HL Deb 12 January 1987 vol 483 cc365-6

3.10 p.m.

Lord Taylor of Gryfe

My Lords, I beg leave to ask the Question standing in my name on the Order Paper.

The Question was as follows:

To ask Her Majesty's Government what steps they will take to correct the anomalies in the Scottish rating system arising from the application of the contractor's principle in the valuation of industrial companies.

The Minister of State, Scottish Office (Lord Glenarthur)

My Lords, the Government have already provided, by Section 19 of the Rating and Valuation (Amendment) (Scotland) Act 1984, the opportunity for certain Scottish ratepayers to cite English evidence in valuation appeals, an opportunity especially relevant to valuations made under the contractor's principle. Appeals are for the courts and Ministers cannot intervene.

Lord Taylor of Gryfe

My Lords, despite the fact that the opportunity is given to appeal against these valuations, is the Minister aware of the present situation in which the ethylene plant in Fife is rated at £9.8 million per annum, payable to the local authority, whereas if the same plant had been erected south of the Border the rates payable would be £1.2 million? Is not that a considerable disincentive to inward investment in Scotland?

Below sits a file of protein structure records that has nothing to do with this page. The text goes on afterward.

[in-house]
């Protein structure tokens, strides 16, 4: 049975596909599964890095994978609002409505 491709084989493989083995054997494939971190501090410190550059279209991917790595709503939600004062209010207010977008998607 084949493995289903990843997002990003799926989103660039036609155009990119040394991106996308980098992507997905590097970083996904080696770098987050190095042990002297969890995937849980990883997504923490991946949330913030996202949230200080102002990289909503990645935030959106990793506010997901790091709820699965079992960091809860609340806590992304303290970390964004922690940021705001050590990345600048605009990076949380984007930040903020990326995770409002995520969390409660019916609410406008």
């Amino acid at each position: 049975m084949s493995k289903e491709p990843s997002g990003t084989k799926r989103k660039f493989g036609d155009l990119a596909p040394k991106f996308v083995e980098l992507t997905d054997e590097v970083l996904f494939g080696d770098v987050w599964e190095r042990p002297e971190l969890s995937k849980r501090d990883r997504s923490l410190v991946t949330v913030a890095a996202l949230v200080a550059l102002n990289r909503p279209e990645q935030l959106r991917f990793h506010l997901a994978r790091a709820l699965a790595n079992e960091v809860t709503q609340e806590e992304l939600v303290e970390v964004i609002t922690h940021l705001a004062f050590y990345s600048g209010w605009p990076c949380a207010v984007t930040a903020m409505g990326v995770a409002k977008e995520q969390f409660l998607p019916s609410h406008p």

Is the Minister also aware that a pipeline running from North to South is rated twice as high north of the Border as it is south of the Border? While there are provisions for appeal against rating, is not there a case for some uniformity of treatment in the rating of industrial undertakings?

Lord Glenarthur

Yes, my Lords. We are certainly aware that some major oil companies and petrochemical companies in Scotland, such as that to which the noble Lord referred, are dissatisfied with their rates. However, the action likely to be most productive in the short term is for the ratepayers carefully to prepare and take forward their valuation appeals.

However, having said that, I certainly agree that harmonisation is necessary, and the Government warmly welcome the technical discusions which have started between the Scottish Assessors Association and the Inland Revenue valuation office on how harmonisation between the separate valuation systems north and south of the Border can be achieved. The contractor's principle is to be given particular attention in those discussions.

Lord Taylor of Gryfe

My Lords, can the Minister expedite those discussions since there is a very large investment, in an area of high unemployment in the West of Scotland, which is in jeopardy at the moment? Incoming foreign companies cannot understand why rates should be so based that it is at least twice as expensive to invest in Scotland as it is in England.

Lord Glenarthur

My Lords, harmonisation between the independent systems in Scotland and England will take time, but certainly I note the noble Lord's remarks.